P.S.- Guess that's what I get for deviating from my norm and praising Hal yesterday.

Tuesday, November 5, 2013

And So Ends A Sad Chapter In Yankee Pitching History

(Courtesy of Noah K. Murray/The Star-Ledger)

(Originally published at IIATMS/TYA)

17.8.  After 14 combined seasons filled with injuries, bad luck, bad developmental decisions, and just plain bad pitching, that's what the Yankees have to show for their years of team control over Phil Hughes and Joba Chamberlain.  17.8 fWAR.  Or if you prefer the BR version, 13.4.  That's over the course of 442 appearances and 1,225.1 innings pitched, and you don't have to be a sabermetric genius to figure out that's not exactly prime bang for your buck in terms of value.  Hughes and Chamberlain never lived up to the hype as pitching prospects and as of 12 o'clock this morning, with no qualifying offers in their hands, they were free to leave the Yankees and pursue a fresh start with a new ballclub.  Chances are microscopically slim that either will return to the Yankees next season.

Wednesday, October 30, 2013

Get Over Here, Newman. You Don't Get To Skate That Easily

(Originally published at IIATMS/TYA)

Yesterday when I raked Damon Oppenheimer over the coals and mocked the Yankees for allowing him to keep his job, the general consensus in the comment section was that the problem in the Yankee farm system was more development-based than draft-based.  There's a lot of truth to that statement, more than I might have realized at the time I was writing the Oppenheimer post, and Senior VP of Baseball Operations Mark Newman shoulders the bulk of that responsibility.  He's the one in charge of the team's developmental plan in the Minors and his recent track record is actually worse than Oppenheimer's.  Case in point, Baseball America's 2013 top 10 Yankee prospects and their career paths to date:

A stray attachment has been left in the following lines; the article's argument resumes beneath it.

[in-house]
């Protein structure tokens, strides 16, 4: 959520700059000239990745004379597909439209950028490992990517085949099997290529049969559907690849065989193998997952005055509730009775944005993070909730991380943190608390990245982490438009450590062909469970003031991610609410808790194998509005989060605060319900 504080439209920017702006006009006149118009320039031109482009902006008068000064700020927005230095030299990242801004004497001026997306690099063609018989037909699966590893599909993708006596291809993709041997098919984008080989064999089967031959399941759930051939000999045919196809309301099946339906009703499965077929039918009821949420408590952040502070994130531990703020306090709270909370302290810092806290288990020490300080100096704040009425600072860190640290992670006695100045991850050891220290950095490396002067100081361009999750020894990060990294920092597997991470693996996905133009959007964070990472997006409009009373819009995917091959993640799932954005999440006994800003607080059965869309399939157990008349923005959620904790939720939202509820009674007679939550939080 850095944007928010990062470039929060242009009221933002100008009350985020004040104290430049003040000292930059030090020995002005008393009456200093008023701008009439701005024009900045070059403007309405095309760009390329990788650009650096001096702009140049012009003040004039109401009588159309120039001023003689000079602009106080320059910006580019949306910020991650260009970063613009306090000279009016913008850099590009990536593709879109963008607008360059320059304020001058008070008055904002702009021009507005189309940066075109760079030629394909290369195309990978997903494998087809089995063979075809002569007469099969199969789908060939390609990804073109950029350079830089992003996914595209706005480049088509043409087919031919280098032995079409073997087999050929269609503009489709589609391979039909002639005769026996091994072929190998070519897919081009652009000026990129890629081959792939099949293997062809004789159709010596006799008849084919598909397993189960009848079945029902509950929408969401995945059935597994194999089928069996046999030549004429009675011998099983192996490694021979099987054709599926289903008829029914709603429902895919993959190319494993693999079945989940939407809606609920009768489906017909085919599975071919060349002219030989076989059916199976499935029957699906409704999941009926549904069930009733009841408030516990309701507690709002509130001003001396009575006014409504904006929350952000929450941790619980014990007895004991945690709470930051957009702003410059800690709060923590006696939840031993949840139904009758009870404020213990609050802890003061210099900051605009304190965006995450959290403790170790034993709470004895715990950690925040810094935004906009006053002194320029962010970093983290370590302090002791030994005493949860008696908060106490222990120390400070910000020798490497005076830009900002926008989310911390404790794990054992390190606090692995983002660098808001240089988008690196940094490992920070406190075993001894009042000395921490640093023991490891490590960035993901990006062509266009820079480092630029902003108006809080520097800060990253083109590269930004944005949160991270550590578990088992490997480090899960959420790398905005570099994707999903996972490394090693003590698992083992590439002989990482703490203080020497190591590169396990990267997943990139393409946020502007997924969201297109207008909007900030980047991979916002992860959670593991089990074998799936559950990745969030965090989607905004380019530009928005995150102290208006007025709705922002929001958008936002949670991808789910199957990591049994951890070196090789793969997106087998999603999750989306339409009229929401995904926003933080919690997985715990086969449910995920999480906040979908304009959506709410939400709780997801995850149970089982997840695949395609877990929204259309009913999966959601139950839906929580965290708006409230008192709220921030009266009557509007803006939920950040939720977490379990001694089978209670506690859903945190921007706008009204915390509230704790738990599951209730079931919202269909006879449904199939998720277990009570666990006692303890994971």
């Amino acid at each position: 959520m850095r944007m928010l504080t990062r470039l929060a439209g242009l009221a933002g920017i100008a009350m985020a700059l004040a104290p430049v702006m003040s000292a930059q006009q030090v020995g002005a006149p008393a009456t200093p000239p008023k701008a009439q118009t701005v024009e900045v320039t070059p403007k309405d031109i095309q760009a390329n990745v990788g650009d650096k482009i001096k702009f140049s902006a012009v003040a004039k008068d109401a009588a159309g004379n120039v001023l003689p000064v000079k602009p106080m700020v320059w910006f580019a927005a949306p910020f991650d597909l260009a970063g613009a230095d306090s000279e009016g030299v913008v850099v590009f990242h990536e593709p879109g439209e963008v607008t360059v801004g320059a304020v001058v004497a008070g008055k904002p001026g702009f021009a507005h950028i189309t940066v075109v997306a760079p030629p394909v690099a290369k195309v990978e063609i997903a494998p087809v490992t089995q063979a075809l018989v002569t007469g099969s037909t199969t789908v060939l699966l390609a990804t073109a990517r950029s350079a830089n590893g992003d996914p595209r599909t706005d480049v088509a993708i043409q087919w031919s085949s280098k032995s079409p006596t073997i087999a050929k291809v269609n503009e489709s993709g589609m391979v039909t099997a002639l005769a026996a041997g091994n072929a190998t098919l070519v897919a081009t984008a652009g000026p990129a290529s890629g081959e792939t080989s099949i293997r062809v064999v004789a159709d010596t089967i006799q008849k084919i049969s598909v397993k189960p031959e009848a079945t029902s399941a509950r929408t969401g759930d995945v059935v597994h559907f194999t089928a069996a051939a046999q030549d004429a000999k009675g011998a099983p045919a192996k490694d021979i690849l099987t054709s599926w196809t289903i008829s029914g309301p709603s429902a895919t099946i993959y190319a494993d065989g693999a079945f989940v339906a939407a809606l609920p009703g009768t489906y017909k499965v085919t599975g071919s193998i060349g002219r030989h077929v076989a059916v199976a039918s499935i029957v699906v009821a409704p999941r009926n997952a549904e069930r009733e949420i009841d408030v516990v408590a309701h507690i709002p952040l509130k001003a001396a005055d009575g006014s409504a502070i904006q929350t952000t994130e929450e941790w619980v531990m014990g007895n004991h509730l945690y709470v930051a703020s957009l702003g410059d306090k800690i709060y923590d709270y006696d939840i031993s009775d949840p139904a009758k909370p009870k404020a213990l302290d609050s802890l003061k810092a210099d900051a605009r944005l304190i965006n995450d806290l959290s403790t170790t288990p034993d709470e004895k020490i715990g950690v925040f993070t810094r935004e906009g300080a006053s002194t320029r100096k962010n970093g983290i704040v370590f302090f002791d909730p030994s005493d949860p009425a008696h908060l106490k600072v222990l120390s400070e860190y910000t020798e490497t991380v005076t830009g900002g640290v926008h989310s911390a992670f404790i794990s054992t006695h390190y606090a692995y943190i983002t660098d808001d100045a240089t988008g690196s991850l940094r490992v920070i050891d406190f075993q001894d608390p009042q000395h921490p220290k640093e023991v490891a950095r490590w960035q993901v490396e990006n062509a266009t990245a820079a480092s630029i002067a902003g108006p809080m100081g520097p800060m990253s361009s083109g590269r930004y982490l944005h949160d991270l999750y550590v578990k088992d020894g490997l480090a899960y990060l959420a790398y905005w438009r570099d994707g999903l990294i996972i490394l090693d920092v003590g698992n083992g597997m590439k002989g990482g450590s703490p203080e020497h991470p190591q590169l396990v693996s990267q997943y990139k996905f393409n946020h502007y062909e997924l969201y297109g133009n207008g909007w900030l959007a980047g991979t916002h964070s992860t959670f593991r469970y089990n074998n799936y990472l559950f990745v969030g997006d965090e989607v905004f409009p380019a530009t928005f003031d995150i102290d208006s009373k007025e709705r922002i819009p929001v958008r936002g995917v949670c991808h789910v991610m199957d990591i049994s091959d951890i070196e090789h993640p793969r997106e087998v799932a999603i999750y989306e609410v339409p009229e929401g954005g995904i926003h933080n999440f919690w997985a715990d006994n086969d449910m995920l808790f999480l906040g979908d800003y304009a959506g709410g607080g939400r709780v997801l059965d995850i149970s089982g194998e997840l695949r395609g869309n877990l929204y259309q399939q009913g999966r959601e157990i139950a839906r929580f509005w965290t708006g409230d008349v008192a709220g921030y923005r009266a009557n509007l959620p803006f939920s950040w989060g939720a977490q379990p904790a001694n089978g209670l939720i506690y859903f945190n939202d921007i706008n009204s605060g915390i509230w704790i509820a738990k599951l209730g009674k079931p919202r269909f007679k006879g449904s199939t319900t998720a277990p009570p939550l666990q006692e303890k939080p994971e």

• 1) Mason Williams- .404 wOBA in SS Staten Island in 2011, .381 in Low-A/.331 in High-A in 2012, .317 in High-A in 2013.
  • 2) Slade Heathcott- .335 wOBA in Low-A in 2010, .346 in Low-A in 2011, .389 in High-A in 2012, .334 in Double-A in 2013
  • 3) Gary Sanchez- .461 wOBA in the GCL in 2010, .364 in Low-A in 2011, .390 in Low-A in 2012, .336 in High-A/.348 in Double-A in 2013
  • 4) Tyler Austin- .434 in SS Staten Island in 2011, .442 in Low-A/.391 in High-A in 2012, .333 in Double-A in 2013
  • 5) Jose Campos- 2.38 FIP in SSL in 2011, 3.24 in Low-A in 2012, 2.83 in Low-A in 2013
  • 6) Brett Marshall- 2.96 FIP in Low-A in 2010, 3.24 in High-A in 2011, 4.09 in Double-A in 2012, 4.62 in Triple-A in 2013
  • 7) Angelo Gumbs- .347 wOBA in SS Staten Island in 2011, .339 in Low-A in 2012, .282 in Low-A/.266 in High-A in 2013
  • 8) Manny Banuelos- 2.76 FIP in Low-A in 2009, 1.71 in High-A in 2010, 4.01 in Double-A in 2011, 3.83 in Triple-A in 2012
  • 9) Ty Hensley- 4.20 FIP in 12.0 GCL IP in 2012, injured in 2013
  • 10) Rafael DePaula- 1.84 FIP in the DSL in 2012, 2.03 in Low-A/4.63 in High-A in 2013

Tuesday, October 29, 2013

How Do I Get Damon Oppenheimer's Job Security?

(Do you even know how to read that thing, dude?  Courtesy of The NY Daily News)

(Originally published at IIATMS/TYA)

Because if I sucked at my job as much as he's sucked at his and had been sucking at it for as long as he has been, my employer would have axed me years ago.  They especially would have done it if I were in his situation where my bosses were strongly hinting at making changes in my department, but somehow Oppenheimer survived last week's organizational meetings and will continue on as amateur scouting director next year. Real quickly, here's a list of the Yankees' 1st round draft picks since Oppenheimer took that position:
From that group, only 2 3 players (forgot about Brackman) took the field as Yankees and neither of them will be with the organization next year, 2 of them either never signed or flamed out before they could even do anything for the organization, and the rest have never played a game above the Double-A level.